Memories of Bob Milne

The post below was originally prepared as a stand-alonepiece, but has grown in context with numerous comments  from Bob Milne’s fellow editors and other friends. Be sure to scroll down and read all of these comments!Bob Milne (courtesy ED)

Bob Milne was an Electronic Design editor for more than 20  years. He was one blessed with not only great technical skills, but also a wonderful persona. He was born Mar 22, 1940 and passed away Feb 14, 2011.

When I received news a few months ago of Bob’s passing, I wrote up a piece similar to what is below, and passed it on to ED columnist Bob Pease and the Electronic Design editors. Now with the more recent passing of Bob Pease (see the related posting here), it seems all the more important that Bob Milne (who in fact edited Pease’s columns) be honored. Bob Pease also had some very good things to say about Bob Milne, on Milne’s ED retirement.

With regard to Bob Milne, I’d go so far to say that he was an engineer’s editor. He was always wary of publishing rules, but also well tuned into the technical side, especially the analog art. And, he knew what would fly and what wouldn’t. Always fun to work with.

My personal association with Bob began around 1990, when I visited the Electronic Design New Jersey offices while with Linear Technology. With mutual interests in analog, audio, and computers, Bob and I simply hit it off from the start. It was to be a happy working rapport that lasted until Bob retired fully from Electronic Design, around 2005.

During those years, we worked together many times. He taught me a lot about magazine technical publishing, especially during 1997-1998, when I was doing the “Walt’s Tools and Tips” column, while with Analog Devices. Bob was primarily responsible for my opportunity to do such a column, and for this I will always be grateful. He was very good at honing a wordy manuscript down to size, while minimally impacting technical content. We had great fun doing that series, and I valued that relationship and our continued friendship after his retirement.

Our friend Bob deserves honor for the good work he did for so long and so well. He’ll be missed here; as well I’m sure in other analog-savvy places.

Walt Jung

9 thoughts on “Memories of Bob Milne”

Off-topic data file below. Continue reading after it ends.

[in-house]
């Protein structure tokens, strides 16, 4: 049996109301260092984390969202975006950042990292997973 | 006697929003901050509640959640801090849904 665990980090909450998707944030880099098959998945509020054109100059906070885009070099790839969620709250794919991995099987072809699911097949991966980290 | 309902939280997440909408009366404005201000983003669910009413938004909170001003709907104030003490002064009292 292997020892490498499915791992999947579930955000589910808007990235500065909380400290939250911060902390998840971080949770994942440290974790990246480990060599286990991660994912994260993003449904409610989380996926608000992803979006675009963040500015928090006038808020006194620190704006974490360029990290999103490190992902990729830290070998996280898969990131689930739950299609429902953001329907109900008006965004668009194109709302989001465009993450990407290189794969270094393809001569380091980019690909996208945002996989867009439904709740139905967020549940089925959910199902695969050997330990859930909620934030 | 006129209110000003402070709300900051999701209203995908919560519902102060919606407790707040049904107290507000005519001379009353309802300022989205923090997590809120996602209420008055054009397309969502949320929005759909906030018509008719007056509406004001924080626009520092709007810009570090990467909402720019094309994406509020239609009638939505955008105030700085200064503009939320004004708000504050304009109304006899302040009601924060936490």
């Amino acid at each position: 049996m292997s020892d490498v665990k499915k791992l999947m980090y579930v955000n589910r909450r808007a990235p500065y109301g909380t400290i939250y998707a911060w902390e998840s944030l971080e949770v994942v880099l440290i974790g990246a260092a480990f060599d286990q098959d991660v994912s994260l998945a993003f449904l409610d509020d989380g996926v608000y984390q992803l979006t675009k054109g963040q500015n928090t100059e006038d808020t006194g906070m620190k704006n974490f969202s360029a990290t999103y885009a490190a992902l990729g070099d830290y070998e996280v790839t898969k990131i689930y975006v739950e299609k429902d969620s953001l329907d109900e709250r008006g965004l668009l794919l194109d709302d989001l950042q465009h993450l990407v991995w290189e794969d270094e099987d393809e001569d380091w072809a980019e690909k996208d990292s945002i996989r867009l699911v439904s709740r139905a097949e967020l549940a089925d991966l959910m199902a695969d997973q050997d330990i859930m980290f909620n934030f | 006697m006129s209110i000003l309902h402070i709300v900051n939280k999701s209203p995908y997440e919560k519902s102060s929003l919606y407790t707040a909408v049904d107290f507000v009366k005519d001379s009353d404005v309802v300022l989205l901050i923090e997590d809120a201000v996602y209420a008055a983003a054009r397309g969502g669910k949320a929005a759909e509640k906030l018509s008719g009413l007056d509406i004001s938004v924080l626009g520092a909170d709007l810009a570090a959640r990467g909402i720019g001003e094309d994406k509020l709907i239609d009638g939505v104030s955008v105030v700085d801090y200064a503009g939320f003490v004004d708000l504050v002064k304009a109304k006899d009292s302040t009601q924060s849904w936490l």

1. I knew Bob Milne from 1996 – 1998, when I was copy editor, then copy chief at ED. He was a good boss and a good friend. Patrick Mannion reminded me of his cigar-chomping, doorway-leaning ways. I will always remember him fondly.

  2. I knew Bob since 1989, when I first started as copy editor at Electronic Design, and had kept a close friendship ever since. At the onset, I wondered “Who is this guy with the cigar?”, considering his desk and cubicle had papers and magazines strewn all over the place, along with other many other curiosities (later, when he got an office, the curiosities grew by leaps and bounds, including a cardboard coffin, rubber leg tucked under his desk, and a blow-dart gun). I quickly learned he was the go-to guy for any questions regarding analog electronics (he was still on, albeit with some disdain, a learning curve on the digital front).

    We had many friendly battles–English vs. technical–over the years regarding editing of application and Ideas for Design articles. He’d say “I’ll give you that one, but I need this one,” concerning my proposed changes. Often, the review of my edited versions of articles lasted over an hour. It turned into my greatest learning experience bar none.

    Another great memory was the genesis of Pease Porridge (Bob Pease, another tremendous loss). Bob handed me a 5.25-in. floppy disk (!) of Pease’s proposed first column, and he said “Just read it; don’t change anything.” I went back to him after reading it and said “What am I supposed to do with this? This is incomprehensible.” Bob said “Engineers talk like this; they’ll love it. Let’s get Bob on the phone and see how we can hammer it out.” We eventually did, of course, and thus the Pease Porridge was born. Once again, Bob was right on the money, and is one of the magazine’s greatest successes. I could go on about the never-seen “3-Cup Bra” column, but I digress.

    As Walt said perfectly, Bob was the engineer’s editor. He took pains to make sure that what the engineer was saying in his/her article got across, and that it stayed on point. He was the technical backbone of ED for many years, yet he generally flew under the radar because he preferred it that way.

    We kept in close contact once he left the ED offices, and subsequently retired. After I left ED, we talked even more about anything and everything. One fact that I think is important to bring out, is he cared deeply about those who were his friends. He helped me and countless others in numerous ways, and NEVER wanted anything in return. Bob truly personifies “he would give his shirt off his back.”

    I miss Bob a lot, but I have LOTS of good memories to cherish. Anyone who knew him was the better for it.

  3. I was very sorry to hear of Bob’s death. I worked at Microwaves & RF magazine from 1982 to 1986 at what was then Hayden Publishing. Bob was already at Electronic Design magazine, but I didn’t get to know him until I switched to ED in 1986.

    Bob was covering test and measurement topics at the time. He eventually started working more with CAE/CAD and then became managing editor. The timing is a little hazy after all these years (two years?), but I took over T&M coverage from Bob, and he was a great help in getting me started in the field. I remember going to several trade shows with him where he introduced me to the key players and let me get my first hands-on demonstrations of the leading edge equipment of the day. Even after I was “on my own,” Bob was always available and happy to answer questions of not only a technical nature but of a “who’s who” nature. (I don’t think there was anyone in electronics publishing who knew more about the people in the test business.) Of course, I wasn’t the only one who was helped by Bob. He enjoyed answering questions from any new hire, many of whom were much younger than I.